Court Victory a Big Win for Wheelchair-Accessibility in NYC
Court Victory a Big Win for Wheelchair-Accessibility in NYC
5,600 wheelchair-accessible taxis to be added to city’s fleet

NEW YORK—Hailing a wheelchair accessible taxi is like finding a needle in a haystack, but for New Yorkers whose only taxi option is using an accessible one, the search will soon be easier.

With a court victory on June 6, the city was given the green light to add 2,000 wheelchair-accessible yellow cabs, as well as 3,600 accessible green cabs in the newly created outer borough fleet. 

“There are people with disabilities moving about the city every day,” said James Weisman, general counsel of United Spinal Association. “Right now their situation is abysmal.”

The new allotment of yellow taxi medallions will give a much needed boost to the Accessible Dispatch program, which can currently only call on 233 taxis to pick up passengers, as well as allow users new access to the outer boroughs, which has been without accessible taxis.

“This is a big change,” said Weisman, who is also a founding member of the Board of Directors of the American Association of People with Disabilities. “London has had every taxi accessible since 1989, but no city in the U.S. has done it. If everything falls into place as we plan, we will be way ahead of other cities.”

It will take three to five years before the accessible fleet reaches the newly allotted levels. In October, the city will hold its first auction of the new yellow cab medallions, although the Taxi and Limousine Commission (TLC) did not specify how many medallions would be available. 

Bill Scalzi, President of Accessible Dispatch, the program the city uses to dispatch the accessible taxis to customers, characterized the move as a home run for everyone. 

“We have been struggling because 233 taxi cabs is not nearly enough to provide the service we would like,” Scalzi said by phone June 6. He also said not all of the 233 taxis are out at one time. Of those on the road, Scalzi said they are not always available because they can pick up other passengers. 

“Really, we are talking about odds,” Scalzi said. “The more vehicles you have, the more likely it is to find an available taxi in the area you need at the time you need. Two thousand gives a far better chance to find an available vehicle at the time we need it than 200.”

Currently, the average wait time for an accessible taxi using the Accessible Dispatch program is 11 minutes, and Scalzi believes the added taxis will drop that to five minutes.

“By having that many more vehicles available in the city, will make it a lot easier and service times will improve exponentially.”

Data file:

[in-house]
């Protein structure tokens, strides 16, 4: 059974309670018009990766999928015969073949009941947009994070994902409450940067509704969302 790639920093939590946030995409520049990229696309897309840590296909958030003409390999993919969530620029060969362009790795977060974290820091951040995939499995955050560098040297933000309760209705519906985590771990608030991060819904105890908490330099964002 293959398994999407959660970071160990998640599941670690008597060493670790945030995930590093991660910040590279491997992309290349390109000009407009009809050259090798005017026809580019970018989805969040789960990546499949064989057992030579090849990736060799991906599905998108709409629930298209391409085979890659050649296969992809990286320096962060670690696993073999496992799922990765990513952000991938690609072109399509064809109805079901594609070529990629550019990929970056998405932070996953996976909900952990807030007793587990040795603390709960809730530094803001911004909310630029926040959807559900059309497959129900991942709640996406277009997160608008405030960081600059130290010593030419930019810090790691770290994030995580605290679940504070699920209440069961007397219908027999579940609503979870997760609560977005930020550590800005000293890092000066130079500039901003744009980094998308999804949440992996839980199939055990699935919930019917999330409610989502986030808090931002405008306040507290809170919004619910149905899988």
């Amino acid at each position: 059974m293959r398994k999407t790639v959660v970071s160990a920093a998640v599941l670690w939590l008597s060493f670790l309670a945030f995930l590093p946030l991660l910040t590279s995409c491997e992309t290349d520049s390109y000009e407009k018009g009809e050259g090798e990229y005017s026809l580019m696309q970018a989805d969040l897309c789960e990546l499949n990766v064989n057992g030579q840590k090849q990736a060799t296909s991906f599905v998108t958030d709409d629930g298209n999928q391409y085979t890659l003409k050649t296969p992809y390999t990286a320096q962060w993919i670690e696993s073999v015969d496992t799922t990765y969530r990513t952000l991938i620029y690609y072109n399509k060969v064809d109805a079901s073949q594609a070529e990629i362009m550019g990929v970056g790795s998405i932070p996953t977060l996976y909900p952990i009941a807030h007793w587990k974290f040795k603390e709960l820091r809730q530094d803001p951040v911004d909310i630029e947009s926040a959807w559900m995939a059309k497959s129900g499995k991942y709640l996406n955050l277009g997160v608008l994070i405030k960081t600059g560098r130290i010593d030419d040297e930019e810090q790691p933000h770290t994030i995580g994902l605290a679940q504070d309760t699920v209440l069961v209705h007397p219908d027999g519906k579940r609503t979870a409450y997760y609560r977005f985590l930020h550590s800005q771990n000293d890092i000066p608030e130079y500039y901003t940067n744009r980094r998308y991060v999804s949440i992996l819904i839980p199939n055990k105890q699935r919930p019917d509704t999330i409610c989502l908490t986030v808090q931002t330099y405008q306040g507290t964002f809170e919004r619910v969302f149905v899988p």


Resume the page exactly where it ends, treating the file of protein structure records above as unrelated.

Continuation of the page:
Outer Boroughs
Accessible Dispatch is only available for the yellow cabs, which operate in Manhattan, below 96th Street. The rule will stay in place, since the 18,000 taxis which will make up the outer borough fleet will not be allowed to originate rides within that area. In the green fleet, 3,600 must be accessible. 

New Yorkers requesting an accessible taxi in the outer boroughs could hail one, or call the car service the taxi belongs to, according to TLC spokesperson Allan Fromberg.

The city will only offer 6,000 Outer Borough licenses per year, of which 1,200 must be wheelchair accessible. Fromberg said the TLC would not equally divide up the licenses between boroughs, but would make sure areas in high demand would have greater access.

The TLC will only sell 4,800 non-accessible licenses, forcing the hand of some livery car owners to use an accessible taxi. 

“In the extremely unlikely event that all 1,200 don’t sell, there will come a point when someone will want a street hail permit and the only ones left for that year will be the accessible ones,” Fromberg said. “The person will either take it or not take it.”

A $15,000 city subsidy will be offered to make up the cost of retrofitting a taxi to make it accessible. Fromberg believes this will make the wheelchair license very popular, as it only costs $1,500 for three years.

Not Perfect, but a Start
Wheelchair rights advocates have been pushing the city for years to make the taxi fleet more accessible to their needs, partly due to limited accessible subway stations. 

A bill in the City Council requiring all taxis be accessible in three years fizzled last month, leaving little hope for improving mobility for wheelchair users in the city. 

Thursday’s ruling changed that, and the city can begin to move in the direction of greater accessibility.

Weisman, who lobbied for the state law in Albany, said the TLC will be required to create a plan for improved mobility, which must be approved by the State Department of Transportation Commissioner, in order to continue to sell medallions after a year. 

The announcement was good news for some, but for advocates who had hoped to see all taxis accessible, the announcement fell short.